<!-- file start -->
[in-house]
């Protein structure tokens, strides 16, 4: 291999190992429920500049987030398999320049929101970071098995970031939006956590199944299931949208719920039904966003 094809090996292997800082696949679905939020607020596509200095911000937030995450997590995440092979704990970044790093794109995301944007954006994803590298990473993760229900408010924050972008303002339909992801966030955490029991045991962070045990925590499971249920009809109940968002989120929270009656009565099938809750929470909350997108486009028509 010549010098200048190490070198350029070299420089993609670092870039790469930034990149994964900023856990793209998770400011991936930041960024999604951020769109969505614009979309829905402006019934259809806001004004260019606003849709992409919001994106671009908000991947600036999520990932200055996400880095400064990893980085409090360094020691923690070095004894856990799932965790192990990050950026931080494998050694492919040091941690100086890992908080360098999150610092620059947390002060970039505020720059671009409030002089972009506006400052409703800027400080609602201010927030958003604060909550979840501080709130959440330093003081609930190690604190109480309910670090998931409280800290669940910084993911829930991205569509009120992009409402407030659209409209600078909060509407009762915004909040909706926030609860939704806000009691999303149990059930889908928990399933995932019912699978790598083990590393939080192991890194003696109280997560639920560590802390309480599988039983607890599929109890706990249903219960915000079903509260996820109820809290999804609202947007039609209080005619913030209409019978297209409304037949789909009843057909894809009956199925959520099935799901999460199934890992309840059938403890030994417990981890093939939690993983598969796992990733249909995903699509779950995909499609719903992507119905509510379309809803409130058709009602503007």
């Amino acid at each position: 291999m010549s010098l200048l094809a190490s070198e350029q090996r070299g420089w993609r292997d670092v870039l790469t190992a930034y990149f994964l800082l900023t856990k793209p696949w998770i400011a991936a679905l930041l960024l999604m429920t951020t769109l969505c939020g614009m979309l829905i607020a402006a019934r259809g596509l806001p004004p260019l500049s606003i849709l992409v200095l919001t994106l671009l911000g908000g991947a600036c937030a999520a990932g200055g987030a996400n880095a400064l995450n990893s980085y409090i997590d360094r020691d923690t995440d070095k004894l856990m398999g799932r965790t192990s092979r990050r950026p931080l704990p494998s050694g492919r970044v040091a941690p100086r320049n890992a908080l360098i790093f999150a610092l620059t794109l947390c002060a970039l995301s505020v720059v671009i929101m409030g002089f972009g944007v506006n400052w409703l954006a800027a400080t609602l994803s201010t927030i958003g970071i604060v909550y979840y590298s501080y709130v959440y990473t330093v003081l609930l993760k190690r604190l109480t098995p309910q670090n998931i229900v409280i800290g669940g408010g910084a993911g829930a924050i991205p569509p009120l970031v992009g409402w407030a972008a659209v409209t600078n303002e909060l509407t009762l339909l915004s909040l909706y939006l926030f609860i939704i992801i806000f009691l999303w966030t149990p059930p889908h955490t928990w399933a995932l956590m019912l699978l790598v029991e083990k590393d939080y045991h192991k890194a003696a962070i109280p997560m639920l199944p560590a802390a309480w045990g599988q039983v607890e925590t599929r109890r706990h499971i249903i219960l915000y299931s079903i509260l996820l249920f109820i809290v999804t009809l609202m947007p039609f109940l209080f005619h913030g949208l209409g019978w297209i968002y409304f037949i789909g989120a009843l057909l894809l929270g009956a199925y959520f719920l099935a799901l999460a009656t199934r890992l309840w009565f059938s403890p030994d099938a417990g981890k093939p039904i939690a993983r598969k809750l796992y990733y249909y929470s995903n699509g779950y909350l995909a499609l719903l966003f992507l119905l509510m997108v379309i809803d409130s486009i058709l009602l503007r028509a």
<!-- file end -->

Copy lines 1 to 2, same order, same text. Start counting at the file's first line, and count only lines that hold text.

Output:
[in-house]
């Protein structure tokens, strides 16, 4: 291999190992429920500049987030398999320049929101970071098995970031939006956590199944299931949208719920039904966003 094809090996292997800082696949679905939020607020596509200095911000937030995450997590995440092979704990970044790093794109995301944007954006994803590298990473993760229900408010924050972008303002339909992801966030955490029991045991962070045990925590499971249920009809109940968002989120929270009656009565099938809750929470909350997108486009028509 010549010098200048190490070198350029070299420089993609670092870039790469930034990149994964900023856990793209998770400011991936930041960024999604951020769109969505614009979309829905402006019934259809806001004004260019606003849709992409919001994106671009908000991947600036999520990932200055996400880095400064990893980085409090360094020691923690070095004894856990799932965790192990990050950026931080494998050694492919040091941690100086890992908080360098999150610092620059947390002060970039505020720059671009409030002089972009506006400052409703800027400080609602201010927030958003604060909550979840501080709130959440330093003081609930190690604190109480309910670090998931409280800290669940910084993911829930991205569509009120992009409402407030659209409209600078909060509407009762915004909040909706926030609860939704806000009691999303149990059930889908928990399933995932019912699978790598083990590393939080192991890194003696109280997560639920560590802390309480599988039983607890599929109890706990249903219960915000079903509260996820109820809290999804609202947007039609209080005619913030209409019978297209409304037949789909009843057909894809009956199925959520099935799901999460199934890992309840059938403890030994417990981890093939939690993983598969796992990733249909995903699509779950995909499609719903992507119905509510379309809803409130058709009602503007």